With that all said and done, Mott The Hoople would enter the studio for their next album reduced to a four piece. Originally wanting Roy Wood to produce the album, MTH discovered he was unavailable and decided to say bollocks to all the nonsense and produced the record themselves. Mott The Hoople was, ultimately at this point incredibly pissed off above all else. Ian Hunter grabbed the reins as full fledged leader and said "We knew exactly what everyone was thinking, Oh Bowie's gone, it's all over. And that made us mad as hell. Out of that anger the writing came, the album came, everything came." Out of their angst Mott not only created what is one of their best albums, but stood on thier own feet with self confidence and gave a staggeringly large middle finger to the world at large. Unfortunately though, once again in typical MTH fashion if you can believe that bloke, tradgedy would once again strike during the actual recording of the record. This specifically happened during the recording of Violence wherein the banter of the track erupted into a full scale fight between Mick Ralphs and Ian Hunter (yes the recorded fight is real, damn the 70's ruled eh?). While the Ralpher shared vocal and writing duties with Hunter in the past, he was increaseingly unhappy with the fact Ian had become the leader and the band was mostly recording material penned by him. Mick felt completely sidelined by this, as well as his animosity towards the theatrical over-the-top stage act Mott The Hoople was sporting now. He preferred to just "forget about all that ox manur and play music" and was increaseingly displeased after he approached David Bowie with the question of if he was really queer or not, to which Bowie had replied it was just an act for publicity, Mick was too uncomfortable with Mott doing such for publicity to continue, coupled with the fact he was begining to pen songs neither he or Hunter could sing. The album would also follow a theme of trials & tribulations (mainly based on MTH's own experiences) experienced by rock bands on the road.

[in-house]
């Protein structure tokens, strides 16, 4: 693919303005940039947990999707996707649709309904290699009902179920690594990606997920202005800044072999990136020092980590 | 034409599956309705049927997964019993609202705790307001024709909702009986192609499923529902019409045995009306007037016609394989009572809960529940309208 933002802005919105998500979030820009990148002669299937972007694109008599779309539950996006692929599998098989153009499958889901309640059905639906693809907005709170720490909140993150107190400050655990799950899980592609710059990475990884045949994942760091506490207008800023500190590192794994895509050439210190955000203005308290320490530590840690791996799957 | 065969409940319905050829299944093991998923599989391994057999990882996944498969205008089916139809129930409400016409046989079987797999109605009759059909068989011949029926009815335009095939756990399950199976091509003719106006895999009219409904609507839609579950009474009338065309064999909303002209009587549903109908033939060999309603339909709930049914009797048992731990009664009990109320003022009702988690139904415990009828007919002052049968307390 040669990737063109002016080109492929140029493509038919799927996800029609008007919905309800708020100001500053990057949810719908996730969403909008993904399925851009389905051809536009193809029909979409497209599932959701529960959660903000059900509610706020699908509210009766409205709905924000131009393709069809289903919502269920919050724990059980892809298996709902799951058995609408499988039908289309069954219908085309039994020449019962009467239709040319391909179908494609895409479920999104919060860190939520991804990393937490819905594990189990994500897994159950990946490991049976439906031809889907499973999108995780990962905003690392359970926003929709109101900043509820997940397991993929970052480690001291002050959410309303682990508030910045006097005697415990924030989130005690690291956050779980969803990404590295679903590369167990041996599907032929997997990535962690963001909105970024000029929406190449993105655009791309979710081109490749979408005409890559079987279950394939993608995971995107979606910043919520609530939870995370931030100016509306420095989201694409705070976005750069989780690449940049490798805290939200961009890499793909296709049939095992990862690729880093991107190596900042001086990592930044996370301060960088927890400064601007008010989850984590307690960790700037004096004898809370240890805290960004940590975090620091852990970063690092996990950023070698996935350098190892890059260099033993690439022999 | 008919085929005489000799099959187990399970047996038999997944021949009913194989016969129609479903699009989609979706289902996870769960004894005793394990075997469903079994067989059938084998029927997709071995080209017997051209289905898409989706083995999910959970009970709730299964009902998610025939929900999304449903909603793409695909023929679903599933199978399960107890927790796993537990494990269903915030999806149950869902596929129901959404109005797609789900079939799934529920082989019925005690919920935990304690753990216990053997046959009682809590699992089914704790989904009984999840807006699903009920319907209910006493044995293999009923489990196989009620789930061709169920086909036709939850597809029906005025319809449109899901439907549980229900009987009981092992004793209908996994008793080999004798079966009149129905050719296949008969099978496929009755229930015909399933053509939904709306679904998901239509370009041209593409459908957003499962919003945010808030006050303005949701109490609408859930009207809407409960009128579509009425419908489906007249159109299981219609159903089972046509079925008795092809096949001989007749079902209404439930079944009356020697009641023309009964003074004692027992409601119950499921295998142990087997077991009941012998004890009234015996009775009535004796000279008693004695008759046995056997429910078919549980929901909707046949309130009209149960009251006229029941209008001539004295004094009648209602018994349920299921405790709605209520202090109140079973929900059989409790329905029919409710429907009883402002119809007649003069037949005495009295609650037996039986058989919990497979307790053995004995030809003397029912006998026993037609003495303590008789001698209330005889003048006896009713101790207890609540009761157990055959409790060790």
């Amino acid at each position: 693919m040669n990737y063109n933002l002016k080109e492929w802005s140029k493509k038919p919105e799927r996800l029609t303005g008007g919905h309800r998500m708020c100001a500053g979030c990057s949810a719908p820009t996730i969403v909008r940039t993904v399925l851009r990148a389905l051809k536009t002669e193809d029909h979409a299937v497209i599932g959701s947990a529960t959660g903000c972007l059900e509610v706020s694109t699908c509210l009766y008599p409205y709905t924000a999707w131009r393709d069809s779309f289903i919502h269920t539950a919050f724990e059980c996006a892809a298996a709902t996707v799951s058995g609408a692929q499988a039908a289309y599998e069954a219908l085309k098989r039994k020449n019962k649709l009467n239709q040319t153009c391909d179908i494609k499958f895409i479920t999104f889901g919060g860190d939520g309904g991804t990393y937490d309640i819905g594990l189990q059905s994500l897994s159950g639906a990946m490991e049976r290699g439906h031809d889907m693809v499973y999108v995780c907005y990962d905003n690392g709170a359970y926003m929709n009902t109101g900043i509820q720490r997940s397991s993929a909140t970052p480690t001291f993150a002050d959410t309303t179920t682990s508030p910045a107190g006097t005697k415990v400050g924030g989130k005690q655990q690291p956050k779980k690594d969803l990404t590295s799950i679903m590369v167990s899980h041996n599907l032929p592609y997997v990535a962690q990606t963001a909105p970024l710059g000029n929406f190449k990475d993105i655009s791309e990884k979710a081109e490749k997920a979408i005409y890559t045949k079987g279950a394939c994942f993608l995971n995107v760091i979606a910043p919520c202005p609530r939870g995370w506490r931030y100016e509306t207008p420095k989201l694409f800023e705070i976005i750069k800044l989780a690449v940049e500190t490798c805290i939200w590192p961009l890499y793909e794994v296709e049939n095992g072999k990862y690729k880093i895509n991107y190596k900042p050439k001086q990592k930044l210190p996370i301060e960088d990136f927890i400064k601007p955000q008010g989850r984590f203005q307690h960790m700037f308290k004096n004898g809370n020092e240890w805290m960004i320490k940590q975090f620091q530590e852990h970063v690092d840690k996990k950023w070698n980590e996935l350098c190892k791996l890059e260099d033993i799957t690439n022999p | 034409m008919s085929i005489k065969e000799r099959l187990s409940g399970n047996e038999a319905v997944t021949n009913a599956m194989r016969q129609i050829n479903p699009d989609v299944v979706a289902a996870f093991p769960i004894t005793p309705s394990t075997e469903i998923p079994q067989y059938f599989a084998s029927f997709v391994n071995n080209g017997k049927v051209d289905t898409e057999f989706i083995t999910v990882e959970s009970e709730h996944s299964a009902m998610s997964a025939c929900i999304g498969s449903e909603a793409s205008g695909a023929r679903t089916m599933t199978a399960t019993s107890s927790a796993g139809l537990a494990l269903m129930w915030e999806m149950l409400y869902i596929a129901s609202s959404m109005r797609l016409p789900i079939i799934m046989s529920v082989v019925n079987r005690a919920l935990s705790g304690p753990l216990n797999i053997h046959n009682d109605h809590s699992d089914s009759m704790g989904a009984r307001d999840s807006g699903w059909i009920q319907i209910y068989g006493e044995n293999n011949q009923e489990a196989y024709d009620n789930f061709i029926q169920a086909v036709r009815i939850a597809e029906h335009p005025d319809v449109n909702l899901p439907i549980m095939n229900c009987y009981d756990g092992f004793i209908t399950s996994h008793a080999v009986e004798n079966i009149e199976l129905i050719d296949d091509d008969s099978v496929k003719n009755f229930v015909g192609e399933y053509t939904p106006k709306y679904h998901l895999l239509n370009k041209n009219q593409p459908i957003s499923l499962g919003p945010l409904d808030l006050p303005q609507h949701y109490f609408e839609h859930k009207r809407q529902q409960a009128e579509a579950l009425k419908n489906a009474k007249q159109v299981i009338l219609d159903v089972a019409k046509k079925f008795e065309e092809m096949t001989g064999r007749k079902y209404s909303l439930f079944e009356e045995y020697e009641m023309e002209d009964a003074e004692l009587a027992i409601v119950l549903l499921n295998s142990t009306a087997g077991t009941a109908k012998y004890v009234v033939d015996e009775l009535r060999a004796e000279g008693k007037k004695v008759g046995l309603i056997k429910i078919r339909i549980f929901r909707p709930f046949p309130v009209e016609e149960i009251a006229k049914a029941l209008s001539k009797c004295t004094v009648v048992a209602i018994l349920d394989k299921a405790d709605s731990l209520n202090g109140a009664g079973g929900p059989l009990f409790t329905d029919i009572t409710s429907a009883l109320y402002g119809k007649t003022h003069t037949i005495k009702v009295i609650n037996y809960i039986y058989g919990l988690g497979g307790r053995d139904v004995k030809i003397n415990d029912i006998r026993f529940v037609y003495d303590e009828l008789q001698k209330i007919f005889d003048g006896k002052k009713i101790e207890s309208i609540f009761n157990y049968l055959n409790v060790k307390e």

Mick would ultimately decide, especially after the eruption during Violence, it was time for him to leave the band, but agreed to stay on until a replacement could be found (which included the first leg of the tour). The album would end up being engineered by Bill Price & Alan Harris who also worked on ATYD, and arguably became their best sounding record overall. The result was, not only one of (if not THE) best sounding albums Mott The Hoople ever made, and was due to Ian's lyrics the first album to show fully the sheer brutality of the music industry and the absurdity of the idea of fame. While reduced to a four piece, Mott The Hoople performed better than any other rock band could've imagined